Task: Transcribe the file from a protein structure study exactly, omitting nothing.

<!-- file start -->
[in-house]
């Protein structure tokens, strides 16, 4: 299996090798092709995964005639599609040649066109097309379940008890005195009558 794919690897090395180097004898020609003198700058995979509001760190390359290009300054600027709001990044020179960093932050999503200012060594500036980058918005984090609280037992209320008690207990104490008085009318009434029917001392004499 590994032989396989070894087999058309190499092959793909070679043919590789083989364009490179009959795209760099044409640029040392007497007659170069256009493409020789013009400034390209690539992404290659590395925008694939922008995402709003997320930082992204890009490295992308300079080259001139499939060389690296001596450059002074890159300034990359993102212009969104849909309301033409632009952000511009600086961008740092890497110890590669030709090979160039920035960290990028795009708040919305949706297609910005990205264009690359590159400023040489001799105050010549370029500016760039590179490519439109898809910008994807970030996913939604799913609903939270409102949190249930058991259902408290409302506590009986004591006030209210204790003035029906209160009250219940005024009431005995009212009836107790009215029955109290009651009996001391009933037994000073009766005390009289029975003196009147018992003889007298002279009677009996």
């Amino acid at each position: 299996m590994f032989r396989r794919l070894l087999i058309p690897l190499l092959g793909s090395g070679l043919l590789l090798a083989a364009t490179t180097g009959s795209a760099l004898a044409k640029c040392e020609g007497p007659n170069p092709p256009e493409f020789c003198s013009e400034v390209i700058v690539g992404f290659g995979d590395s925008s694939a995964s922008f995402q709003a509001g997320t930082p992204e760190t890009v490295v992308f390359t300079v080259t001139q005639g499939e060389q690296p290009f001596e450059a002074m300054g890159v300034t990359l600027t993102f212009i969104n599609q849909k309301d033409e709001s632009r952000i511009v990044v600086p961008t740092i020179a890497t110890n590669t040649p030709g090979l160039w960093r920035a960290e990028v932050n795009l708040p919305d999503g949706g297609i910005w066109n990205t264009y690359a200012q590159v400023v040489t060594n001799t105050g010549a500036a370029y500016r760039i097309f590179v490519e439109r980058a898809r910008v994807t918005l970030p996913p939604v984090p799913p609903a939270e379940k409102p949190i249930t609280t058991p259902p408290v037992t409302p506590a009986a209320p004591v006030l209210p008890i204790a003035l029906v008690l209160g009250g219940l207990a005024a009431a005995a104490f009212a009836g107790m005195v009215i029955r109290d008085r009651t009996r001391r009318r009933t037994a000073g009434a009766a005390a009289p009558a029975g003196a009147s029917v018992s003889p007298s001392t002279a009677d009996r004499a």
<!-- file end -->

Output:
[in-house]
């Protein structure tokens, strides 16, 4: 299996090798092709995964005639599609040649066109097309379940008890005195009558 794919690897090395180097004898020609003198700058995979509001760190390359290009300054600027709001990044020179960093932050999503200012060594500036980058918005984090609280037992209320008690207990104490008085009318009434029917001392004499 590994032989396989070894087999058309190499092959793909070679043919590789083989364009490179009959795209760099044409640029040392007497007659170069256009493409020789013009400034390209690539992404290659590395925008694939922008995402709003997320930082992204890009490295992308300079080259001139499939060389690296001596450059002074890159300034990359993102212009969104849909309301033409632009952000511009600086961008740092890497110890590669030709090979160039920035960290990028795009708040919305949706297609910005990205264009690359590159400023040489001799105050010549370029500016760039590179490519439109898809910008994807970030996913939604799913609903939270409102949190249930058991259902408290409302506590009986004591006030209210204790003035029906209160009250219940005024009431005995009212009836107790009215029955109290009651009996001391009933037994000073009766005390009289029975003196009147018992003889007298002279009677009996």
């Amino acid at each position: 299996m590994f032989r396989r794919l070894l087999i058309p690897l190499l092959g793909s090395g070679l043919l590789l090798a083989a364009t490179t180097g009959s795209a760099l004898a044409k640029c040392e020609g007497p007659n170069p092709p256009e493409f020789c003198s013009e400034v390209i700058v690539g992404f290659g995979d590395s925008s694939a995964s922008f995402q709003a509001g997320t930082p992204e760190t890009v490295v992308f390359t300079v080259t001139q005639g499939e060389q690296p290009f001596e450059a002074m300054g890159v300034t990359l600027t993102f212009i969104n599609q849909k309301d033409e709001s632009r952000i511009v990044v600086p961008t740092i020179a890497t110890n590669t040649p030709g090979l160039w960093r920035a960290e990028v932050n795009l708040p919305d999503g949706g297609i910005w066109n990205t264009y690359a200012q590159v400023v040489t060594n001799t105050g010549a500036a370029y500016r760039i097309f590179v490519e439109r980058a898809r910008v994807t918005l970030p996913p939604v984090p799913p609903a939270e379940k409102p949190i249930t609280t058991p259902p408290v037992t409302p506590a009986a209320p004591v006030l209210p008890i204790a003035l029906v008690l209160g009250g219940l207990a005024a009431a005995a104490f009212a009836g107790m005195v009215i029955r109290d008085r009651t009996r001391r009318r009933t037994a000073g009434a009766a005390a009289p009558a029975g003196a009147s029917v018992s003889p007298s001392t002279a009677d009996r004499a």